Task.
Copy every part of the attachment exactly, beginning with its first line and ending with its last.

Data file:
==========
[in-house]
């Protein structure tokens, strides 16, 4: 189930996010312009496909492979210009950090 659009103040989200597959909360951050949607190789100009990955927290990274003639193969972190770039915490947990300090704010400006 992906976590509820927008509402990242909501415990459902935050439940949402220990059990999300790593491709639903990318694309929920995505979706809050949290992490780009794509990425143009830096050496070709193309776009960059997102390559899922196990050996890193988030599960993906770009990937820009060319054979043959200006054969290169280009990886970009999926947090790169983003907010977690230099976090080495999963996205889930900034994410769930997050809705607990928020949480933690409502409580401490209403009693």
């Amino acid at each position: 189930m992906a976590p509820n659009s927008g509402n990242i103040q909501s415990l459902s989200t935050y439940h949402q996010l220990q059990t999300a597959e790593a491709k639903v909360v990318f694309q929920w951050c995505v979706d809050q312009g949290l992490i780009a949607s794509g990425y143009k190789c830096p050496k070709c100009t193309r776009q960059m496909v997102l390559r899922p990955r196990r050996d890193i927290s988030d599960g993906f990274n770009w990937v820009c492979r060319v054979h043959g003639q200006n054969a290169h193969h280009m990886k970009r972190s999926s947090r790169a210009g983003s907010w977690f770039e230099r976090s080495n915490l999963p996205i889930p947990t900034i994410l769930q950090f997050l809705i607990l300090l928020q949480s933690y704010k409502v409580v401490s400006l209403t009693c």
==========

[in-house]
């Protein structure tokens, strides 16, 4: 189930996010312009496909492979210009950090 659009103040989200597959909360951050949607190789100009990955927290990274003639193969972190770039915490947990300090704010400006 992906976590509820927008509402990242909501415990459902935050439940949402220990059990999300790593491709639903990318694309929920995505979706809050949290992490780009794509990425143009830096050496070709193309776009960059997102390559899922196990050996890193988030599960993906770009990937820009060319054979043959200006054969290169280009990886970009999926947090790169983003907010977690230099976090080495999963996205889930900034994410769930997050809705607990928020949480933690409502409580401490209403009693």
């Amino acid at each position: 189930m992906a976590p509820n659009s927008g509402n990242i103040q909501s415990l459902s989200t935050y439940h949402q996010l220990q059990t999300a597959e790593a491709k639903v909360v990318f694309q929920w951050c995505v979706d809050q312009g949290l992490i780009a949607s794509g990425y143009k190789c830096p050496k070709c100009t193309r776009q960059m496909v997102l390559r899922p990955r196990r050996d890193i927290s988030d599960g993906f990274n770009w990937v820009c492979r060319v054979h043959g003639q200006n054969a290169h193969h280009m990886k970009r972190s999926s947090r790169a210009g983003s907010w977690f770039e230099r976090s080495n915490l999963p996205i889930p947990t900034i994410l769930q950090f997050l809705i607990l300090l928020q949480s933690y704010k409502v409580v401490s400006l209403t009693c």